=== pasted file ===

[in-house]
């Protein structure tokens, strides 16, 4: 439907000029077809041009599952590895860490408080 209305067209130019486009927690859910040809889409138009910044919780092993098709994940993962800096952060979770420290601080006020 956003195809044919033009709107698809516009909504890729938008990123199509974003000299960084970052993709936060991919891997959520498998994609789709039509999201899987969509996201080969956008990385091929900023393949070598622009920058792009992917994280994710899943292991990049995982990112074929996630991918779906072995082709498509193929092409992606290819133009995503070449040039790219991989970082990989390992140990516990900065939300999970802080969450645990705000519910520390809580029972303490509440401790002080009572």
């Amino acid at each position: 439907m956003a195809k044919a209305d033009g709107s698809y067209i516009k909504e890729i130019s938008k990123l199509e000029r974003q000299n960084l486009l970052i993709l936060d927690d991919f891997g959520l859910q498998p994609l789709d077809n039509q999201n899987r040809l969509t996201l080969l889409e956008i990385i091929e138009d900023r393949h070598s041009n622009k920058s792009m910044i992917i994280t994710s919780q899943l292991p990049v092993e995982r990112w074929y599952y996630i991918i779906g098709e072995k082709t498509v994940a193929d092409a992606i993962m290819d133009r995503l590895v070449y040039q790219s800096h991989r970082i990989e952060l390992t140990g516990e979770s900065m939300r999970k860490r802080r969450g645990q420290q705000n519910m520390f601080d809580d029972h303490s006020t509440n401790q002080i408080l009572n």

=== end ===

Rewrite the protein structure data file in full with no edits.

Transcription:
[in-house]
């Protein structure tokens, strides 16, 4: 439907000029077809041009599952590895860490408080 209305067209130019486009927690859910040809889409138009910044919780092993098709994940993962800096952060979770420290601080006020 956003195809044919033009709107698809516009909504890729938008990123199509974003000299960084970052993709936060991919891997959520498998994609789709039509999201899987969509996201080969956008990385091929900023393949070598622009920058792009992917994280994710899943292991990049995982990112074929996630991918779906072995082709498509193929092409992606290819133009995503070449040039790219991989970082990989390992140990516990900065939300999970802080969450645990705000519910520390809580029972303490509440401790002080009572």
């Amino acid at each position: 439907m956003a195809k044919a209305d033009g709107s698809y067209i516009k909504e890729i130019s938008k990123l199509e000029r974003q000299n960084l486009l970052i993709l936060d927690d991919f891997g959520l859910q498998p994609l789709d077809n039509q999201n899987r040809l969509t996201l080969l889409e956008i990385i091929e138009d900023r393949h070598s041009n622009k920058s792009m910044i992917i994280t994710s919780q899943l292991p990049v092993e995982r990112w074929y599952y996630i991918i779906g098709e072995k082709t498509v994940a193929d092409a992606i993962m290819d133009r995503l590895v070449y040039q790219s800096h991989r970082i990989e952060l390992t140990g516990e979770s900065m939300r999970k860490r802080r969450g645990q420290q705000n519910m520390f601080d809580d029972h303490s006020t509440n401790q002080i408080l009572n």